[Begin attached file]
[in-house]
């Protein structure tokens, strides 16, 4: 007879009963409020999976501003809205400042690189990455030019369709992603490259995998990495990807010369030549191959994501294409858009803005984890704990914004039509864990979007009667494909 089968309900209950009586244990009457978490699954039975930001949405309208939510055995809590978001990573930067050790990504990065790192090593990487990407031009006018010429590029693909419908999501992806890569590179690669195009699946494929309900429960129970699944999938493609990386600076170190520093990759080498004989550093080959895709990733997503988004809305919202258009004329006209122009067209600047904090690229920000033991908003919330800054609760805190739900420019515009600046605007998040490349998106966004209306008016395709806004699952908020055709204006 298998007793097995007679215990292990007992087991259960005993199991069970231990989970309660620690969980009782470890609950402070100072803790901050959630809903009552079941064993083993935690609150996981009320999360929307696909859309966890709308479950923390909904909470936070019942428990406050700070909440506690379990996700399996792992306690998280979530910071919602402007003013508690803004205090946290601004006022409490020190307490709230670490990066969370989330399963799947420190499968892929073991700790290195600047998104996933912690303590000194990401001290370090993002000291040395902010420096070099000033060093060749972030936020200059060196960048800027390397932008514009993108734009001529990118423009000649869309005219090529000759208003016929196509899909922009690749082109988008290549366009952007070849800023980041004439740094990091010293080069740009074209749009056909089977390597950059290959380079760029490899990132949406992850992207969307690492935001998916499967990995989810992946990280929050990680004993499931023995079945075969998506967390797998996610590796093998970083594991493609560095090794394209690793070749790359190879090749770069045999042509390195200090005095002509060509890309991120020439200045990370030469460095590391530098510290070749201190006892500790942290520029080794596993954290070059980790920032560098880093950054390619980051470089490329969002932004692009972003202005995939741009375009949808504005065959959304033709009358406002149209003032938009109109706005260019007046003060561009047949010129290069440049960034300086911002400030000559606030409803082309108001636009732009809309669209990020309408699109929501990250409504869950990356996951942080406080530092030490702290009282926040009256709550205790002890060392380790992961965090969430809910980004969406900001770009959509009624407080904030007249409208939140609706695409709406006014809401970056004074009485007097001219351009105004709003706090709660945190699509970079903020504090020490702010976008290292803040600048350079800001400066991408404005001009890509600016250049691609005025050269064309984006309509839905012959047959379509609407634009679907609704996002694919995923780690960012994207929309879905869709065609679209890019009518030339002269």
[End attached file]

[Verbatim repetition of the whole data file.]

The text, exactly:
[in-house]
């Protein structure tokens, strides 16, 4: 007879009963409020999976501003809205400042690189990455030019369709992603490259995998990495990807010369030549191959994501294409858009803005984890704990914004039509864990979007009667494909 089968309900209950009586244990009457978490699954039975930001949405309208939510055995809590978001990573930067050790990504990065790192090593990487990407031009006018010429590029693909419908999501992806890569590179690669195009699946494929309900429960129970699944999938493609990386600076170190520093990759080498004989550093080959895709990733997503988004809305919202258009004329006209122009067209600047904090690229920000033991908003919330800054609760805190739900420019515009600046605007998040490349998106966004209306008016395709806004699952908020055709204006 298998007793097995007679215990292990007992087991259960005993199991069970231990989970309660620690969980009782470890609950402070100072803790901050959630809903009552079941064993083993935690609150996981009320999360929307696909859309966890709308479950923390909904909470936070019942428990406050700070909440506690379990996700399996792992306690998280979530910071919602402007003013508690803004205090946290601004006022409490020190307490709230670490990066969370989330399963799947420190499968892929073991700790290195600047998104996933912690303590000194990401001290370090993002000291040395902010420096070099000033060093060749972030936020200059060196960048800027390397932008514009993108734009001529990118423009000649869309005219090529000759208003016929196509899909922009690749082109988008290549366009952007070849800023980041004439740094990091010293080069740009074209749009056909089977390597950059290959380079760029490899990132949406992850992207969307690492935001998916499967990995989810992946990280929050990680004993499931023995079945075969998506967390797998996610590796093998970083594991493609560095090794394209690793070749790359190879090749770069045999042509390195200090005095002509060509890309991120020439200045990370030469460095590391530098510290070749201190006892500790942290520029080794596993954290070059980790920032560098880093950054390619980051470089490329969002932004692009972003202005995939741009375009949808504005065959959304033709009358406002149209003032938009109109706005260019007046003060561009047949010129290069440049960034300086911002400030000559606030409803082309108001636009732009809309669209990020309408699109929501990250409504869950990356996951942080406080530092030490702290009282926040009256709550205790002890060392380790992961965090969430809910980004969406900001770009959509009624407080904030007249409208939140609706695409709406006014809401970056004074009485007097001219351009105004709003706090709660945190699509970079903020504090020490702010976008290292803040600048350079800001400066991408404005001009890509600016250049691609005025050269064309984006309509839905012959047959379509609407634009679907609704996002694919995923780690960012994207929309879905869709065609679209890019009518030339002269």